Masochism and Redemption

I was a self harmer.

I have never been a masochist.

To me, one could easily be a precursor to the other, and I’ll explain that in a moment. But, call it my martyr complex- when I take pain in a kinky session, it’s because I want to be absolved of guilt or to prove I can do it, not because it’s sexy for me.

I have self-harmed off and on since I was about 12 or so. It started as a vent- a way to release some steam when it seemed like things were too much for me. Then, it became a way to feel better, to reclaim my body and control in a way that kept others at a distance- I could cut my breasts and inner thighs, and yes, I felt blissful. It was painful, and unpleasant, but I felt in control of myself afterwards, focused, clear. Later it was because I felt like I couldn’t speak what was in my head or heart- cutting was easier than telling someone how I felt who would then, I worried, be apathetic to my pain.

When I discovered BDSM, I read a lot about being suffering and finding bliss within that suffering. Many of them took pain for the pleasure of their partners. I tried to find the erotic within that sort of pain- tried to blend it with sex and make it more enjoyable. But it never was- pain just hurt, and I resented those inflicting it on me.

It took me a while to realize this didn’t mean I was a bad submissive, it just meant I wasn’t a masochist, and that was ok. Later I realized that I enjoyed pain only if I was in control of it- and, to me, whether I was cutting my breasts or someone else was piercing them, the feeling of release and relief was the same. I began to realize that I didn’t need to cut myself- I could use that desire for suffering and give myself over to someone who desired to give pain- I could channel that energy into something clear and powerful instead of hiding it away and being ashamed. I found myself able to ask for a severe flogging or a piercing ritual, and through that, the ability to scream and cry my way out of the dark hole I found myself in into relaxation, almost meditation.

Now, I guess one of the questions would be what constitutes self-harm. I suppose that cutting your flesh when you’re not feeling great is self-harming. It’s never been erotic for me. But it’s been… freeing, I guess? So to me, it was self-harm, and I felt guilty about it, because OTHER people would see it that way, OTHER people would medicate me and tell me I was crazy. It wasn’t what I thought at first, though I ended up feeling that way eventually.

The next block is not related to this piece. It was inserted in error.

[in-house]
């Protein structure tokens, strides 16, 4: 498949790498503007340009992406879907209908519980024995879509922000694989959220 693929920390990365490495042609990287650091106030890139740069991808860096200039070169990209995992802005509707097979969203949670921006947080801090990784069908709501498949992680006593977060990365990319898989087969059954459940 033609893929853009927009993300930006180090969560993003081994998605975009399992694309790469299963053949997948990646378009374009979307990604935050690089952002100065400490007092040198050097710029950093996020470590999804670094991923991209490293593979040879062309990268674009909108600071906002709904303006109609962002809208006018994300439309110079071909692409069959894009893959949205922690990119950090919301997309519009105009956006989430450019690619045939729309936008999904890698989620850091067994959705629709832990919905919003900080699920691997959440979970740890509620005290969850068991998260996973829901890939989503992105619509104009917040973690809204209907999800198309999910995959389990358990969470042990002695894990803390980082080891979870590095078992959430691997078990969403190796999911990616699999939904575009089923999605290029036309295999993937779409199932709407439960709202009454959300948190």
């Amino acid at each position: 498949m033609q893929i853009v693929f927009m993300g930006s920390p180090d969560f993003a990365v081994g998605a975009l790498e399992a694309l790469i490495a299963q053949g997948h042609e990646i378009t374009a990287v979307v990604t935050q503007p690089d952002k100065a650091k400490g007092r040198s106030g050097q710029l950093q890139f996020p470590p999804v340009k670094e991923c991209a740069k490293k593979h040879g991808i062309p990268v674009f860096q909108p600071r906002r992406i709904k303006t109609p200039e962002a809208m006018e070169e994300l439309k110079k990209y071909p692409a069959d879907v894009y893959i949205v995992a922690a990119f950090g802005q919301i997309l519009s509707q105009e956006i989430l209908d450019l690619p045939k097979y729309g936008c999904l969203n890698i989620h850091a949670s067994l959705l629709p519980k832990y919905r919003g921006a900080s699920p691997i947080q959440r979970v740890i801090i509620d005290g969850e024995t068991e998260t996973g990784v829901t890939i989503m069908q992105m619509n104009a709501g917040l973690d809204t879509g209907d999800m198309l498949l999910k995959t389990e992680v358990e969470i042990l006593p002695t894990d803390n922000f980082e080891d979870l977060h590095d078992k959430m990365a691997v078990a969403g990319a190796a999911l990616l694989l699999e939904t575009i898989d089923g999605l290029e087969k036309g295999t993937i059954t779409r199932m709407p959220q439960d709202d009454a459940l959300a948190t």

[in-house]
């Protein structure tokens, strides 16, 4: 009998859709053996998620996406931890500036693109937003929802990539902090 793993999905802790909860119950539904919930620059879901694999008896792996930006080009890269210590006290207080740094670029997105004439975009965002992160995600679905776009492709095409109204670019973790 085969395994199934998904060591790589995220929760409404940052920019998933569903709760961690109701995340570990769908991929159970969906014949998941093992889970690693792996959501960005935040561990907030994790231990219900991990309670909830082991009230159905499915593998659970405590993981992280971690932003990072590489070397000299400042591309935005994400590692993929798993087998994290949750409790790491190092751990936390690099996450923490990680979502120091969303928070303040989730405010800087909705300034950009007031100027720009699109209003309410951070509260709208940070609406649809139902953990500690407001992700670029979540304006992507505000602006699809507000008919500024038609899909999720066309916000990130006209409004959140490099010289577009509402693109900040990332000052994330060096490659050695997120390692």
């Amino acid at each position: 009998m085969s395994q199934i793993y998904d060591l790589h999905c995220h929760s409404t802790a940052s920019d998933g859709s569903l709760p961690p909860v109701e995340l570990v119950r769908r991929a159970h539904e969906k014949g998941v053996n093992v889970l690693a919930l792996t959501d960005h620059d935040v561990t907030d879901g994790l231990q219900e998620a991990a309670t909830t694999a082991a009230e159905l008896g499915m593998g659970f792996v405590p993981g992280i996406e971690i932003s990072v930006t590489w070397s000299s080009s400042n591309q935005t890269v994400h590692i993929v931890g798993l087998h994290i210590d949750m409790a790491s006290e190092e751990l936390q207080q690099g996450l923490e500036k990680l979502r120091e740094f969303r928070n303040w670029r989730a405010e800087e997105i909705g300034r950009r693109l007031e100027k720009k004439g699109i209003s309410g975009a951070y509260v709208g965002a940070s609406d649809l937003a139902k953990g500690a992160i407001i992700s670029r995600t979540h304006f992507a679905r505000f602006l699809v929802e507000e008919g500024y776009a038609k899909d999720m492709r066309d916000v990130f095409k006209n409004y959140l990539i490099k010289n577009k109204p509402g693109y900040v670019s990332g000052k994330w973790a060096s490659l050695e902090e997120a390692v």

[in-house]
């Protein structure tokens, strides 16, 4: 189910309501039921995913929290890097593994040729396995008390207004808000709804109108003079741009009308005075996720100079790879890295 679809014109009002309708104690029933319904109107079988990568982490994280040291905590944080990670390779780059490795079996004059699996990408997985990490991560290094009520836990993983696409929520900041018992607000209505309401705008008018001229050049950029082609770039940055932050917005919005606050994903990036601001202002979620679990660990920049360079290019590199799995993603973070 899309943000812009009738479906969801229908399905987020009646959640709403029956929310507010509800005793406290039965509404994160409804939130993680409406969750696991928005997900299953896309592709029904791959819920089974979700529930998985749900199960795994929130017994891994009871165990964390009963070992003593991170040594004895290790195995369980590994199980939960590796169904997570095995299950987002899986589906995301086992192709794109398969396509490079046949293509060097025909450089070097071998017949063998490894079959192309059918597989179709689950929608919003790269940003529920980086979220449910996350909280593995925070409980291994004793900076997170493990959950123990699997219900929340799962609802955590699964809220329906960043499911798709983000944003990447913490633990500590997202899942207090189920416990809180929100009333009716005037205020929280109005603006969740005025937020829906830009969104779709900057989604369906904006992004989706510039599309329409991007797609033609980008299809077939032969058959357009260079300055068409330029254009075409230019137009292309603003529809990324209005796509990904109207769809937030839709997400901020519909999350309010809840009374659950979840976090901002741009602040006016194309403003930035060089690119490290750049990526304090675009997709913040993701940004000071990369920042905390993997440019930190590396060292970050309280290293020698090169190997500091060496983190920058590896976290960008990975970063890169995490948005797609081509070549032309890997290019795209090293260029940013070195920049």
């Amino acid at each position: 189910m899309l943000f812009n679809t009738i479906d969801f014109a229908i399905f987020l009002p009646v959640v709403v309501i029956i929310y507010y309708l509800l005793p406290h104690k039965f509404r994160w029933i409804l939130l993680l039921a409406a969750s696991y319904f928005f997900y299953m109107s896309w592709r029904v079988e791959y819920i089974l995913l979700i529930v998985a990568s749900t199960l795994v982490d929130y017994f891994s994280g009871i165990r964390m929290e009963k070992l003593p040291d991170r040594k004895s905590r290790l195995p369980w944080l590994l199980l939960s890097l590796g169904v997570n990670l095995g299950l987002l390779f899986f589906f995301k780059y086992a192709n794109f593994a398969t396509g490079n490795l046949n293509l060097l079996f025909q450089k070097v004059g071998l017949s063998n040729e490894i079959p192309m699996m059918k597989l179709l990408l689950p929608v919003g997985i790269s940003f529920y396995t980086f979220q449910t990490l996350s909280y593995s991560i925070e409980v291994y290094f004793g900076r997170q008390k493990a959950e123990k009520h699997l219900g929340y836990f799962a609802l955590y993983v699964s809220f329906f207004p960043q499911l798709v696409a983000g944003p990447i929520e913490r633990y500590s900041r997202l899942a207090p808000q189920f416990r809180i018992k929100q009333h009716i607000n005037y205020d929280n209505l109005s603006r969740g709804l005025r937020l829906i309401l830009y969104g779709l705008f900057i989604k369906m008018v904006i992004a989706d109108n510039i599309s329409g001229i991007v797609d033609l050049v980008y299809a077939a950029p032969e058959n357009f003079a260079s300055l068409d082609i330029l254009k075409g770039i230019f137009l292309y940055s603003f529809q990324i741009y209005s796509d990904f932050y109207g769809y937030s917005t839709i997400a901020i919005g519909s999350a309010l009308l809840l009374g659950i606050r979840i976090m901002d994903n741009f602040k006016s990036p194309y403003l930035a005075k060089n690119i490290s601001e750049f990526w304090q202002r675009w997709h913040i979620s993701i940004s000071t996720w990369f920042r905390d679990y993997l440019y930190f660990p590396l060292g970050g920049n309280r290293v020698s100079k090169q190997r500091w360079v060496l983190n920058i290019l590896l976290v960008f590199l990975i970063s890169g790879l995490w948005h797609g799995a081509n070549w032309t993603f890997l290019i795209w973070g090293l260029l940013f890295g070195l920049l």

Now, however, I begin to play with the idea cutting was a way for me to inflict on myself the trials that people going through adolescence have gone through for centuries. It was a way for me to find who I was, in those flashes of clarity. It was a tunnel I felt I had to go through to come out the other side. And I wonder if there’s a deeper, primal reason for people to do self-harming activities- this need to go through something difficult and painful, full of blood and sweat and tears, so we can realize our own humanity. So we can remember that we’re not immortal, and find relief in that.

Now, I tend towards the dominant side of these things- no longer seeking my own martyrdom, I sculpt and play with those tendencies in others. I am starting to explore using the desire to suffer and be redeemed within structures like domestic discipline, trying to transform a self-destruction into an act of creation and healing. Is that entirely possible? I’m not sure, but it’s interesting to examine.

This whole idea will take a lot longer for me to put together, and I know there’s a thesis in it somewhere, if it hasn’t been done already.

But I look at my small scars from my younger years with a little bit of pride. Other people may judge me for that. But for me, I see it as a symbol of who I was, and the fact that they’re healed, a symbol of who I’ve become.

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Kitty Stryker

Kitty Stryker is a geeky sex worker, Burner, rabid writer and feminist activist with one high-heeled boot in San Francisco, California and one in London, England. In London, Stryker worked with the TLC Trust, an online organization connecting people with disabilities with sex workers experienced with emotional or physical limitations. She is the founder of the award-winning Ladies High Tea and Pornography Society, and was nominated by the Erotic Awards as Sex Worker of the Year for her charity and activism work. Now back in the States, Stryker has been presenting Safe/Ward, a workshop on combating entitlement culture within alternative sexual communities, along with being the PR rep for the Bay Area Sex Workers Outreach Project promoting sex worker rights. She has written for Huffington Post, Filament, and Tits and Sass, built a social media strategy for Cleis Press, and consults with sex workers about their online presence. In her copious free time, she enjoys switching things up with her two hot lovers. Read more from Stryker on her personal blog, Purrversatility.

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